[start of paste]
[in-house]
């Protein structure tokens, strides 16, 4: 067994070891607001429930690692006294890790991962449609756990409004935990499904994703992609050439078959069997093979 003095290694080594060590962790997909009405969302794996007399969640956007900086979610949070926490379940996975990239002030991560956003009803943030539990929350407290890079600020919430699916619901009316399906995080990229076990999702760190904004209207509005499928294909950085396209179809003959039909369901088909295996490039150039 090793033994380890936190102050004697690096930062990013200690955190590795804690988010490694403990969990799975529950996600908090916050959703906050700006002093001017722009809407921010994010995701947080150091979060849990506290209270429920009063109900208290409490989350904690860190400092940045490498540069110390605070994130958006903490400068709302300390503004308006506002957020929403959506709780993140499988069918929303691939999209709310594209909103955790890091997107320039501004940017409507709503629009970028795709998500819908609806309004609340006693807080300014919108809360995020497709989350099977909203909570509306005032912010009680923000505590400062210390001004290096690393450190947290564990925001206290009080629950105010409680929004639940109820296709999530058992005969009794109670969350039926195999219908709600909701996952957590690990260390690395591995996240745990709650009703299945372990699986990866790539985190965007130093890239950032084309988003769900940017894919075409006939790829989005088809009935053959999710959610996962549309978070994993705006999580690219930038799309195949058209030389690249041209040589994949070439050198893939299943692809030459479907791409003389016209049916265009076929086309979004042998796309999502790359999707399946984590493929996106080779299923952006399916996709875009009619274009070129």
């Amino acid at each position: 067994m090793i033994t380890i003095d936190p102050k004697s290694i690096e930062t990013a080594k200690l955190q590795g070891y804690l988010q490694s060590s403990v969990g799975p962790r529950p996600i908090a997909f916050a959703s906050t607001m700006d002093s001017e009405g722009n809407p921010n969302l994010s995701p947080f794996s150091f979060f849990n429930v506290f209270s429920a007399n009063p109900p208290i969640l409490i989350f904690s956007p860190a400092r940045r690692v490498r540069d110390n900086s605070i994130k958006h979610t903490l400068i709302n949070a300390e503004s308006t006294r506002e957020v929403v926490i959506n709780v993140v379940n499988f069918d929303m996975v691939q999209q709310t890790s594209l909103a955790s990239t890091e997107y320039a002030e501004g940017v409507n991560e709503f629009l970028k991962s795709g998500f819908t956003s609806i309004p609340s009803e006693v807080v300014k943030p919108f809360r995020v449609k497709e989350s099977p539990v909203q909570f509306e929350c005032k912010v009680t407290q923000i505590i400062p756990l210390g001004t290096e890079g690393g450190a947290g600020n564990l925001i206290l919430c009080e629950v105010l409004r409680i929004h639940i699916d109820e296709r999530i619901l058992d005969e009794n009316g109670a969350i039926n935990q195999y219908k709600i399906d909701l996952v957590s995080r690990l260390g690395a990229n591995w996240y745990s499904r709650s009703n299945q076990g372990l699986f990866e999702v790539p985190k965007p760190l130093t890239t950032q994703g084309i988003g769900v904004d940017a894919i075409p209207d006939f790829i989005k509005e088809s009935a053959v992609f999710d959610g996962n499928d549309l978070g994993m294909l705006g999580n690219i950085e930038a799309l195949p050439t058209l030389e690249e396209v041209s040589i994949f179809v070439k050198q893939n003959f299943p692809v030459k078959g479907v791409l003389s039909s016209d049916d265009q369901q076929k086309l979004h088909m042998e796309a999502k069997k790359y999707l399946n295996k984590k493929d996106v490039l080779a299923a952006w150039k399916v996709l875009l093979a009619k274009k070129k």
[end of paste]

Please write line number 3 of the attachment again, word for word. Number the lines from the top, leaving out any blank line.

């Amino acid at each position: 067994m090793i033994t380890i003095d936190p102050k004697s290694i690096e930062t990013a080594k200690l955190q590795g070891y804690l988010q490694s060590s403990v969990g799975p962790r529950p996600i908090a997909f916050a959703s906050t607001m700006d002093s001017e009405g722009n809407p921010n969302l994010s995701p947080f794996s150091f979060f849990n429930v506290f209270s429920a007399n009063p109900p208290i969640l409490i989350f904690s956007p860190a400092r940045r690692v490498r540069d110390n900086s605070i994130k958006h979610t903490l400068i709302n949070a300390e503004s308006t006294r506002e957020v929403v926490i959506n709780v993140v379940n499988f069918d929303m996975v691939q999209q709310t890790s594209l909103a955790s990239t890091e997107y320039a002030e501004g940017v409507n991560e709503f629009l970028k991962s795709g998500f819908t956003s609806i309004p609340s009803e006693v807080v300014k943030p919108f809360r995020v449609k497709e989350s099977p539990v909203q909570f509306e929350c005032k912010v009680t407290q923000i505590i400062p756990l210390g001004t290096e890079g690393g450190a947290g600020n564990l925001i206290l919430c009080e629950v105010l409004r409680i929004h639940i699916d109820e296709r999530i619901l058992d005969e009794n009316g109670a969350i039926n935990q195999y219908k709600i399906d909701l996952v957590s995080r690990l260390g690395a990229n591995w996240y745990s499904r709650s009703n299945q076990g372990l699986f990866e999702v790539p985190k965007p760190l130093t890239t950032q994703g084309i988003g769900v904004d940017a894919i075409p209207d006939f790829i989005k509005e088809s009935a053959v992609f999710d959610g996962n499928d549309l978070g994993m294909l705006g999580n690219i950085e930038a799309l195949p050439t058209l030389e690249e396209v041209s040589i994949f179809v070439k050198q893939n003959f299943p692809v030459k078959g479907v791409l003389s039909s016209d049916d265009q369901q076929k086309l979004h088909m042998e796309a999502k069997k790359y999707l399946n295996k984590k493929d996106v490039l080779a299923a952006w150039k399916v996709l875009l093979a009619k274009k070129k």